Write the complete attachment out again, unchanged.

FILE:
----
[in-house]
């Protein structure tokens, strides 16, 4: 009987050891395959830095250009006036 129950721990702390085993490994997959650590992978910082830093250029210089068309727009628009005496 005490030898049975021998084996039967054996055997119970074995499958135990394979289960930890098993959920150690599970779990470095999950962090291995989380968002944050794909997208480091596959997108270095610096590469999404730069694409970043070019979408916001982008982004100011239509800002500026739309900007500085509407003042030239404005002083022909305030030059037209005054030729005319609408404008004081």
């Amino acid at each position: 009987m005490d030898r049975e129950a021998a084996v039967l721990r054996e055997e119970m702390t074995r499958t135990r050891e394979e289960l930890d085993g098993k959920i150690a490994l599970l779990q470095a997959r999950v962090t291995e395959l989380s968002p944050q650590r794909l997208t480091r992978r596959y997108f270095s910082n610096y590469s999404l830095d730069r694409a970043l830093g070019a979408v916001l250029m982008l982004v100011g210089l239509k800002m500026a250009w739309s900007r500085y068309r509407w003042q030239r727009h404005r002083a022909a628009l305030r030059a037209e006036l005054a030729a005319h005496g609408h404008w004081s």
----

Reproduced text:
[in-house]
């Protein structure tokens, strides 16, 4: 009987050891395959830095250009006036 129950721990702390085993490994997959650590992978910082830093250029210089068309727009628009005496 005490030898049975021998084996039967054996055997119970074995499958135990394979289960930890098993959920150690599970779990470095999950962090291995989380968002944050794909997208480091596959997108270095610096590469999404730069694409970043070019979408916001982008982004100011239509800002500026739309900007500085509407003042030239404005002083022909305030030059037209005054030729005319609408404008004081």
């Amino acid at each position: 009987m005490d030898r049975e129950a021998a084996v039967l721990r054996e055997e119970m702390t074995r499958t135990r050891e394979e289960l930890d085993g098993k959920i150690a490994l599970l779990q470095a997959r999950v962090t291995e395959l989380s968002p944050q650590r794909l997208t480091r992978r596959y997108f270095s910082n610096y590469s999404l830095d730069r694409a970043l830093g070019a979408v916001l250029m982008l982004v100011g210089l239509k800002m500026a250009w739309s900007r500085y068309r509407w003042q030239r727009h404005r002083a022909a628009l305030r030059a037209e006036l005054a030729a005319h005496g609408h404008w004081s």